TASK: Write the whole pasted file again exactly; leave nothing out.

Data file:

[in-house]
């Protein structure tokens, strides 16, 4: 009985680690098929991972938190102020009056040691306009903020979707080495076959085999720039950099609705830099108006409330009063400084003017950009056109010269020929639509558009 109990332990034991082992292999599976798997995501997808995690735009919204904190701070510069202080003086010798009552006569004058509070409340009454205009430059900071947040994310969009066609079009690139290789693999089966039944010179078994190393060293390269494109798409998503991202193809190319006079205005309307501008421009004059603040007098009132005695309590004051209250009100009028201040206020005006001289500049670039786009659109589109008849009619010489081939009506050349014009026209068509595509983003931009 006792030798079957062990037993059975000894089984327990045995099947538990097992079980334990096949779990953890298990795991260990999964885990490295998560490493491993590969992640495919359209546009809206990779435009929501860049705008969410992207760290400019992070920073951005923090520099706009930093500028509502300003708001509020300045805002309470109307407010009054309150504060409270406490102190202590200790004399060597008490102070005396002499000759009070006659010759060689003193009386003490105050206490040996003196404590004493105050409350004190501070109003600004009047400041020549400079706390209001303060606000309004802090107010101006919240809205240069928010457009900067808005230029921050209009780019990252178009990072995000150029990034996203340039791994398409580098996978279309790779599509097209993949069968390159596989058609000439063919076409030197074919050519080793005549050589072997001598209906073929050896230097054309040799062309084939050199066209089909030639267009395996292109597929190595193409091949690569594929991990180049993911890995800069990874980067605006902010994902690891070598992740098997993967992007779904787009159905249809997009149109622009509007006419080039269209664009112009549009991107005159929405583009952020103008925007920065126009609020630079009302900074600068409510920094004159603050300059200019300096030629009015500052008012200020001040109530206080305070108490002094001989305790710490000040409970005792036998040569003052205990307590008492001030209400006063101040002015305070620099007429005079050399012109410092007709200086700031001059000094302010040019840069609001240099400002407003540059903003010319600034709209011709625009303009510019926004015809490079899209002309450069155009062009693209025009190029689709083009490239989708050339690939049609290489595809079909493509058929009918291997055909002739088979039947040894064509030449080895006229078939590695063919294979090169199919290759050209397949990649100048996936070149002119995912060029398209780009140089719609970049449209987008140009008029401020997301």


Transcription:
[in-house]
């Protein structure tokens, strides 16, 4: 009985680690098929991972938190102020009056040691306009903020979707080495076959085999720039950099609705830099108006409330009063400084003017950009056109010269020929639509558009 109990332990034991082992292999599976798997995501997808995690735009919204904190701070510069202080003086010798009552006569004058509070409340009454205009430059900071947040994310969009066609079009690139290789693999089966039944010179078994190393060293390269494109798409998503991202193809190319006079205005309307501008421009004059603040007098009132005695309590004051209250009100009028201040206020005006001289500049670039786009659109589109008849009619010489081939009506050349014009026209068509595509983003931009 006792030798079957062990037993059975000894089984327990045995099947538990097992079980334990096949779990953890298990795991260990999964885990490295998560490493491993590969992640495919359209546009809206990779435009929501860049705008969410992207760290400019992070920073951005923090520099706009930093500028509502300003708001509020300045805002309470109307407010009054309150504060409270406490102190202590200790004399060597008490102070005396002499000759009070006659010759060689003193009386003490105050206490040996003196404590004493105050409350004190501070109003600004009047400041020549400079706390209001303060606000309004802090107010101006919240809205240069928010457009900067808005230029921050209009780019990252178009990072995000150029990034996203340039791994398409580098996978279309790779599509097209993949069968390159596989058609000439063919076409030197074919050519080793005549050589072997001598209906073929050896230097054309040799062309084939050199066209089909030639267009395996292109597929190595193409091949690569594929991990180049993911890995800069990874980067605006902010994902690891070598992740098997993967992007779904787009159905249809997009149109622009509007006419080039269209664009112009549009991107005159929405583009952020103008925007920065126009609020630079009302900074600068409510920094004159603050300059200019300096030629009015500052008012200020001040109530206080305070108490002094001989305790710490000040409970005792036998040569003052205990307590008492001030209400006063101040002015305070620099007429005079050399012109410092007709200086700031001059000094302010040019840069609001240099400002407003540059903003010319600034709209011709625009303009510019926004015809490079899209002309450069155009062009693209025009190029689709083009490239989708050339690939049609290489595809079909493509058929009918291997055909002739088979039947040894064509030449080895006229078939590695063919294979090169199919290759050209397949990649100048996936070149002119995912060029398209780009140089719609970049449209987008140009008029401020997301």